For relationship managers, it’s about understanding how each customer has performed, is performing, and is most likely to perform – with the goal of determining which additional products and services will optimize the customer’s business, as well as the bank’s. It’sknowing how customers compare to other customers with similar profiles and transaction patterns to identify the best path for growth. It’s identifying low hanging fruit, such as discrepancies between contracted fee schedules and actual charges, to quickly drive incremental revenues.  And it’s recognizing activity that may be indicative of churn, such as a decrease in transactions or transferring of funds.

What’s key is that these insights can all be derived from a subset of the banks’ data.  They don’t require a compilation of every data point, across every touch point, across every customer. It’s about narrowing the focus to a 360°ish approach in order to accelerate the consolidation and analysis of the data points which are directly aligned to a customers’ purchase and loyalty decisions.

This type of functional approachenables banks to plan, execute and measure the impact of big data projects in a much more agile manner. It’s not about breaking existing policies, procedures, or data flows – it’s about building a new strategy that leverages those existing assets in a simplified, self-served ‘hands-free’ manner.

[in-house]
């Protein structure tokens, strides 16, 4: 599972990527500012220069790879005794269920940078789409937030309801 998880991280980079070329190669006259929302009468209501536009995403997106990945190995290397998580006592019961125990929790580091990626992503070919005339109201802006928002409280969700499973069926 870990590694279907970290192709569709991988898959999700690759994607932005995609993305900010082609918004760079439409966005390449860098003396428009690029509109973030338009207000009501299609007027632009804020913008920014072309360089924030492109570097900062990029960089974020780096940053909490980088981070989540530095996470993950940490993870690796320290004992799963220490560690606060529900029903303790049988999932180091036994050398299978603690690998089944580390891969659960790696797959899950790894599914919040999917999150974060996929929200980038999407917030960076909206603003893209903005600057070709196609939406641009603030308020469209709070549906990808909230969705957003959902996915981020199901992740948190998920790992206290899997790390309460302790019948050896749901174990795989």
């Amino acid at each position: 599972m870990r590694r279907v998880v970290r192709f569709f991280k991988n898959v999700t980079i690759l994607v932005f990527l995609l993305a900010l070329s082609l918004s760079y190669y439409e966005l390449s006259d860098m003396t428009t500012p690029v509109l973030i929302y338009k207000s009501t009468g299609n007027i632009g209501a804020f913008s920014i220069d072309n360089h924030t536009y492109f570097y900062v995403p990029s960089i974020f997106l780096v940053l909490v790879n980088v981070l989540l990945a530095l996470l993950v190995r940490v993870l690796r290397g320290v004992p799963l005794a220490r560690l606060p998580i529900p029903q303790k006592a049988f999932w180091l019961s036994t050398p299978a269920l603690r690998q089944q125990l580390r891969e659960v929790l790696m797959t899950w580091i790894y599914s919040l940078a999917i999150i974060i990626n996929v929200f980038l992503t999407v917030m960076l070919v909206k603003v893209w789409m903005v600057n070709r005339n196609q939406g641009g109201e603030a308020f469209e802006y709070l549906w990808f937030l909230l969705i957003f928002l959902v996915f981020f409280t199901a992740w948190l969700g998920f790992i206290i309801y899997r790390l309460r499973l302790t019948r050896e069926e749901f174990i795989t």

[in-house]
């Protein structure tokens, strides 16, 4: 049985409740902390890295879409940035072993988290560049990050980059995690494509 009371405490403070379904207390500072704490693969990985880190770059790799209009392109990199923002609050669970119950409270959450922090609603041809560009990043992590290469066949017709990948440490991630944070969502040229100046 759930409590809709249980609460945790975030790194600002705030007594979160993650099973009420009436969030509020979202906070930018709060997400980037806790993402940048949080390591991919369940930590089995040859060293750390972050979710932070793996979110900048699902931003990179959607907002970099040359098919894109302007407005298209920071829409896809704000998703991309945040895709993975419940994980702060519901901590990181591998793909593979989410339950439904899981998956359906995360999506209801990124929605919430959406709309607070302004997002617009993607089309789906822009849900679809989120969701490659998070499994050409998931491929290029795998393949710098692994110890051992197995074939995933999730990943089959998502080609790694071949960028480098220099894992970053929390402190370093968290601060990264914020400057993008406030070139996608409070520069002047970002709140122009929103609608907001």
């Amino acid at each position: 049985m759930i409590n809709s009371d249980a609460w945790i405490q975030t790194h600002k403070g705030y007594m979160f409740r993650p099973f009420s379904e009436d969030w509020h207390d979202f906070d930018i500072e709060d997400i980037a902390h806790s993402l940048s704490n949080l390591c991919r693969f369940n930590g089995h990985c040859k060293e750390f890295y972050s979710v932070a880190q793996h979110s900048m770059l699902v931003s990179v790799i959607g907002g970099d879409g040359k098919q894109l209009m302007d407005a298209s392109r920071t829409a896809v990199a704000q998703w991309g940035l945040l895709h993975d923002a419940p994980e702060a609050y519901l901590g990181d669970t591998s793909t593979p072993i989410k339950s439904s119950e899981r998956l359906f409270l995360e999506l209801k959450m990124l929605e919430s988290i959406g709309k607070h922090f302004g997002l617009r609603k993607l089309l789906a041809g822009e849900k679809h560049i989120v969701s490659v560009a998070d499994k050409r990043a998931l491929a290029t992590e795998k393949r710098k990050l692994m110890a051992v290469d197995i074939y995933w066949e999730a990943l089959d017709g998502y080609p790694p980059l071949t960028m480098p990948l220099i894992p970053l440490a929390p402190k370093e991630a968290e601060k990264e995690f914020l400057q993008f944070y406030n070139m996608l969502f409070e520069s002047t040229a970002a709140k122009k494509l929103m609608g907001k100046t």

By partnering with third-party vendors who have comprehensive domain expertise in data aggregation, normalization, analysis, and presentation, business leaders are able to accelerate the benefit of big data visualization tools with minimal dependencies on their IT and BI teams. This partnership approach allows IT to maintain ‘business as usual’, ensuring existing operationalinitiatives and resources are not impacted while gaining the benefits of a multi-customer engineering model.

In addition,leveraging a partnerenables a leap frog in the application of data and analytics technologies at a cost and risk far lower than that of an internal build.By sharing the cost of research and development across multiple vendor customers, banks are able to achieve the same – or better – results at a much lower Total Cost of Ownership. These cloud-based solutions allow for adaptation to market changes and market-wide best practices much faster than internally engineered solutions, helping to ensure the bank’s innovation is moving at the same pace as the market.

In short, this 360°ish functional approach accelerates the analysis, discovery, and delivery of insights critical for impacting the bottom line – without breaking the bank, either financially or operationally. When organizations successfully execute on this challenge, they become more efficient internally, resulting in increased revenue, lower costs and improved customer retention – all of which have direct bottom line impact while becoming more competitive in the market.

If your relationship managers are struggling to know where to focus their time and energy – based on what’s best for their customers and for the bank – perhaps it’s time you embracea 360°ish view of the customer.  Or you could just wait another four years and see how things play out.

Mike Miller is the SVP of Sales & Marketing at Globys, a big data analytics company trusted by millions of business users seeking actionable insights from transaction and fee data.